[Note 2] John C. Wrightson.
[Note 3] The board had considered zoning relief for the site on other occasions. Variances for the construction of a two-story inn of twenty rooms and an owner's apartment had been granted after a petition by a previous owner in 1978, but had lapsed when construction was not commenced in a timely manner pursuant to the approvals. A petition for an extension of time to build the inn was subsequently denied. In 1980, an application by Wrightson for a special permit to restore a nonconforming use (the inn) in an altered form (namely, the proposed four unit condominium) was denied. As to the propriety of denying the latter request, see McLaughlin v. Rockland Zoning Bd. of Appeals, 351 Mass. 678 , 683 (1967); City Council of Waltham v. Vinciullo, 364 Mass. 624 , 631 (1974).
[Note 4] The board made the following findings relative to the hardship element:
"Petitioner did submit additional evidence of hardship, and the four-person majority of the [b]oard now finds three elements of hardship, each of which standing alone would be substantial, and each of which arises directly from circumstances relating to the soil conditions, shape and topography of petitioner's land which do not affect the zoning district generally. (a) There is now one subsurface disposal system on petitioner's property which is only a few years old and, in the opinion of the [b]oard of [h]ealth, is more than adequate to service four dwelling units. However, a building may not use a septic system on another parcel, the property will not be sewered within the foreseeable future, and it would be impracticable if not impossible to establish another leaching field so as to subdivide the property. This situation constitutes a legal hardship which justifies petitioner's consolidating into one building all dwelling units which are to be allowed. (b) To be secure against the potential "force and fury of the Atlantic Ocean," any building on petitioner's property will require numerous special features, including direct pinning of the foundation to rock, reinforcement of all connections against lateral loads and extraordinary roof connections, special siding and roofing materials, extra insulation, protected or special glass and unusual precautions against leakage. These added factors will increase the cost of construction by between twenty-five and forty-five per cent. (c) No building on petitioner's property will be safe without a new seawall, which is estimated to cost at least $150,000."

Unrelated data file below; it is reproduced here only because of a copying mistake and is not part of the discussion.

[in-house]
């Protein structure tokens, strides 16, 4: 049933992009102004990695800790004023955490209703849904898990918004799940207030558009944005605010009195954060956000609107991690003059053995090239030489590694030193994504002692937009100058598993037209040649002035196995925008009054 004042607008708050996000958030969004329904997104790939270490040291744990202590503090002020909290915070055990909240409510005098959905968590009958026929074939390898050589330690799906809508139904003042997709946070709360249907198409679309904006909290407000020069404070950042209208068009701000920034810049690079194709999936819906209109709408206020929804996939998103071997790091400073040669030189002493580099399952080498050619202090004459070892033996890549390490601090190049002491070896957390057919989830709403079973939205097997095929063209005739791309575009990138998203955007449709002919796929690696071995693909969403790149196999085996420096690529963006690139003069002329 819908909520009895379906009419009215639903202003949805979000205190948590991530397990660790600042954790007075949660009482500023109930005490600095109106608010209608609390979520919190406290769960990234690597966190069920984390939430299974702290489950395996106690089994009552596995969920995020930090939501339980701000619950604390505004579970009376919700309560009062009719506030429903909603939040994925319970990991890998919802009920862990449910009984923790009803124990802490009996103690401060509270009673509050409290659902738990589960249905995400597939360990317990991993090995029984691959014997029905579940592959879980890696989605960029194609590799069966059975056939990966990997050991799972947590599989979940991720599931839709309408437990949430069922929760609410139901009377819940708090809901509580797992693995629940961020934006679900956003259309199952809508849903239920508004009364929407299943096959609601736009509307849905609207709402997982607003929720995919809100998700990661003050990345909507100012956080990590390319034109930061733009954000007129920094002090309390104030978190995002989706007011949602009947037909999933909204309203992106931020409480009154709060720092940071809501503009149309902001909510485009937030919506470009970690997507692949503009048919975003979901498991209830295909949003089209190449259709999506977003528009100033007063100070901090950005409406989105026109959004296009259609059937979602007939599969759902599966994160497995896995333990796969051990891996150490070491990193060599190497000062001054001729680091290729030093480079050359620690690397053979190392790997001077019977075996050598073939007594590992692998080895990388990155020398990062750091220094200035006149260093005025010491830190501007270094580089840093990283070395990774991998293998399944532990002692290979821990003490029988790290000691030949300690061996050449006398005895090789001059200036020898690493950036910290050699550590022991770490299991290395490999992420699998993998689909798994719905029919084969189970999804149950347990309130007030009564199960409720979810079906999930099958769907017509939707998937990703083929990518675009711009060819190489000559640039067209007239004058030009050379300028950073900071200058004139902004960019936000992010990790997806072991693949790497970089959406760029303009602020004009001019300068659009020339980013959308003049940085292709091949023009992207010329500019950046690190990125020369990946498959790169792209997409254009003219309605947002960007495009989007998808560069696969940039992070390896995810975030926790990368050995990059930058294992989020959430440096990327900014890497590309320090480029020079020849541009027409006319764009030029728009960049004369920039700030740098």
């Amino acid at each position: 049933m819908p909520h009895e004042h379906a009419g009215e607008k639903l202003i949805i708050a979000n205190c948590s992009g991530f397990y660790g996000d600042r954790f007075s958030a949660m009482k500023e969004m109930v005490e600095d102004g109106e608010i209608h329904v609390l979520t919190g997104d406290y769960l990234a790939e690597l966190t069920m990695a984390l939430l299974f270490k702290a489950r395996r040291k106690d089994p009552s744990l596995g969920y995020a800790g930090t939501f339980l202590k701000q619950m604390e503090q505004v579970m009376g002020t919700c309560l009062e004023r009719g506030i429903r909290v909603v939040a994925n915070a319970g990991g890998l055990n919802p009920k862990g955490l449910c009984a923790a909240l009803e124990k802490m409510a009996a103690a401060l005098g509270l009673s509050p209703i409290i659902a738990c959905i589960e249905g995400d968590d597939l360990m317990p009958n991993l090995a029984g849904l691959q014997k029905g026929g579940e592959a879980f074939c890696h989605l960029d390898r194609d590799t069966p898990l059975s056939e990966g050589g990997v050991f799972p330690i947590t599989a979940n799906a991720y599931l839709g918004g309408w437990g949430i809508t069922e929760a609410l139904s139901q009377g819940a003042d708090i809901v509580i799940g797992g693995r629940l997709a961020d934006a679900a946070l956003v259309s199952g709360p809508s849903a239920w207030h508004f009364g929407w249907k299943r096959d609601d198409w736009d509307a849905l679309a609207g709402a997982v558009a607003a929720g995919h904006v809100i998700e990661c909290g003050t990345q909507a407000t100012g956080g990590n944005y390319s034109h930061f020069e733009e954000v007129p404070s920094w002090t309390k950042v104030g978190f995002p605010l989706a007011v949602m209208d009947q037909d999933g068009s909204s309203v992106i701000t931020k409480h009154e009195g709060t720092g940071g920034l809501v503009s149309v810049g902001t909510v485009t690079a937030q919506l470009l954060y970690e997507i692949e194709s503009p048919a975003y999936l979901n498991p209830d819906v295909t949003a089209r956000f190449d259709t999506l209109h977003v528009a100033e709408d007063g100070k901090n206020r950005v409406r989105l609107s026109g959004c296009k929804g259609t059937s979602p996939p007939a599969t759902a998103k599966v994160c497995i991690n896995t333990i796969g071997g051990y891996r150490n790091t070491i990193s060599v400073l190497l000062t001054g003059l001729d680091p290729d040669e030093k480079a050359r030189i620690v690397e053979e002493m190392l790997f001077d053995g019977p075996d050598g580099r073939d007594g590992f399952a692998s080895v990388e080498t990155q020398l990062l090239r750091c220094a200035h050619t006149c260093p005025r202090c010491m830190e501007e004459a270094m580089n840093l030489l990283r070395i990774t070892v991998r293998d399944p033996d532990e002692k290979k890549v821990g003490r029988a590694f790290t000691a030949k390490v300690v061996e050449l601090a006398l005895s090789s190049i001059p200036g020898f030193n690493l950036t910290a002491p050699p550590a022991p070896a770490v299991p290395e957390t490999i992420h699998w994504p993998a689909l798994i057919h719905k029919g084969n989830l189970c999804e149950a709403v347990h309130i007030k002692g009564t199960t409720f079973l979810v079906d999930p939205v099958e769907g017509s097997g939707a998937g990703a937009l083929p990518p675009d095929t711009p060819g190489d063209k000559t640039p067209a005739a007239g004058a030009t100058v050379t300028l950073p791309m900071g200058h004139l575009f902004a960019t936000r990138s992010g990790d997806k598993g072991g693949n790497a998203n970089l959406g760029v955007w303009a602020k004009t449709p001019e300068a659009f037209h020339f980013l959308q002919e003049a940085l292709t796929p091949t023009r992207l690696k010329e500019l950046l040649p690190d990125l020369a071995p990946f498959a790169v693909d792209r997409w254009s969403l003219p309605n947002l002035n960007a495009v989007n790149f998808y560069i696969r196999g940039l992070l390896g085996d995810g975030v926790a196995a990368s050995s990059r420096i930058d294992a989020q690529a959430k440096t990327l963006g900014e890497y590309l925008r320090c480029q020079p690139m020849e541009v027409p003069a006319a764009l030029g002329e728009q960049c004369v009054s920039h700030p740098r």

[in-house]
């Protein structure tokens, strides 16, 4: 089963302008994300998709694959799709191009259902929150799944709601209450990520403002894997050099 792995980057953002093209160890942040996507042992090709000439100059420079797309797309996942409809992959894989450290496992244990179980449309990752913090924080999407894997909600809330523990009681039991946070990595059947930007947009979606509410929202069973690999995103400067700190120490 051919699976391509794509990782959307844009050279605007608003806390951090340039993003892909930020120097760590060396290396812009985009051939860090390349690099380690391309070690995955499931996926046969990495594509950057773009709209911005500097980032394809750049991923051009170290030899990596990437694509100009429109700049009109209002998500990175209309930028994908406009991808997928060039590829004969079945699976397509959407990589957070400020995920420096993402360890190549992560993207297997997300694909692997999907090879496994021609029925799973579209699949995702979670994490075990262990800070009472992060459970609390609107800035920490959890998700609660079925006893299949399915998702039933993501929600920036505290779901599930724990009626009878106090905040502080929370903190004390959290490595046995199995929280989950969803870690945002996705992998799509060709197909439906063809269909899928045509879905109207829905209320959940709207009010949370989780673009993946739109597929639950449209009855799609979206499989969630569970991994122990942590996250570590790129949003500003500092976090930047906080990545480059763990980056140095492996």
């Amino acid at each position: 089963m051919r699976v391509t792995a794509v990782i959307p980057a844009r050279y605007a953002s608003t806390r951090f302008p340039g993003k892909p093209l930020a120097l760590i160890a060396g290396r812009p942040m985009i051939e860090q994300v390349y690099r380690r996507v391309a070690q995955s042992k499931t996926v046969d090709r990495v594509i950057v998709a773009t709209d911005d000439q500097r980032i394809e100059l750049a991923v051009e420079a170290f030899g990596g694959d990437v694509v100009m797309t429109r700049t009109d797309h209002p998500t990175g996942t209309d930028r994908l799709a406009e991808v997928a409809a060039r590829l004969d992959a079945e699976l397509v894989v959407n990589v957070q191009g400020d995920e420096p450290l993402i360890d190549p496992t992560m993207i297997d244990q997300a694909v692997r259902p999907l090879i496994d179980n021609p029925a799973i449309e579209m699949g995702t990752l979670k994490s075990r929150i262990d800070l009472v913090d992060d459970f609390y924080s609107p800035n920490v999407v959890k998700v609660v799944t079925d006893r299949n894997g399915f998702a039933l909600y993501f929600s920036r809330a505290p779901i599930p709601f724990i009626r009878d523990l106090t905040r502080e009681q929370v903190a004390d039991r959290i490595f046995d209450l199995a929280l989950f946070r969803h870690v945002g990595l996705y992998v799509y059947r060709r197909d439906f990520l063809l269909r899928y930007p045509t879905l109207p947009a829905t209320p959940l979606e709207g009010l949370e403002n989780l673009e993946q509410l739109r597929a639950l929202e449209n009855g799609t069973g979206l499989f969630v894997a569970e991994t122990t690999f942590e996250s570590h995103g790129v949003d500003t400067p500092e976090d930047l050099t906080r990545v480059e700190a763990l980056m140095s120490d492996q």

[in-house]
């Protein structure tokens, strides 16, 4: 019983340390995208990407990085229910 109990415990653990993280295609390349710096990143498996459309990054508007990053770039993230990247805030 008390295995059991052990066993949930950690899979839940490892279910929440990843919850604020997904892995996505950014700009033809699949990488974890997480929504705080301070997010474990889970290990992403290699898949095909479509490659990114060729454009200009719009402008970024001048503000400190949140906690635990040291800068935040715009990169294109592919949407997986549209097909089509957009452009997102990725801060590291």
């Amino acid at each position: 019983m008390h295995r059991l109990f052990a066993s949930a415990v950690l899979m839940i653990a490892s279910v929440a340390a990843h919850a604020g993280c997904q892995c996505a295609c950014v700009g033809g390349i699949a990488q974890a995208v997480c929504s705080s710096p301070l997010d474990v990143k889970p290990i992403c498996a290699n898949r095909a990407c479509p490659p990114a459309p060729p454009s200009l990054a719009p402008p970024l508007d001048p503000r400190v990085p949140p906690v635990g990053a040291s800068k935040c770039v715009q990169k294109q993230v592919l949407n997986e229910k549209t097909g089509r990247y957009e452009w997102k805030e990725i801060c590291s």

[Note 5] Wrightson's argument that the board's decision carries evidentiary weight at the de novo hearing is controlled by the Devine and Josephs cases. There is nothing to the contrary in Cavanaugh v. DiFlumera, 9 Mass. App. Ct. 396 , 402 (1980).
[Note 6] These observations include the following: "The inspection of the shoreline from the vessel showed the existence of numerous substantial houses built within or approximately at 100 feet from high water mark and protected, to whatever extent, in some cases by ledge similar to that at the locus, in others by sea walls rising from the beach or ledge to such a number and extent that the Court finds that wisely or unwisely, the locus as a building site in this single residential district is not by any means unique, but shares the advantages and liabilities of an ocean waterfront ledge site with several other properties in the district."
[Note 7] This conclusion is further supported by the judge's view taken at sea. The judge noted that certain small islands near the locus and a shoal running roughly from one of the islands to a point at or near the shore "serve to some degree as a breakwater of natural origin, giving some protection to the mainland to the west in the event of winds and storms from the northeast and the east."
[Note 8] The nearly one acre area of this lot would, if subdivided, make two building lots sufficient under the 20,000 square foot area minimum required in the zone for building lots.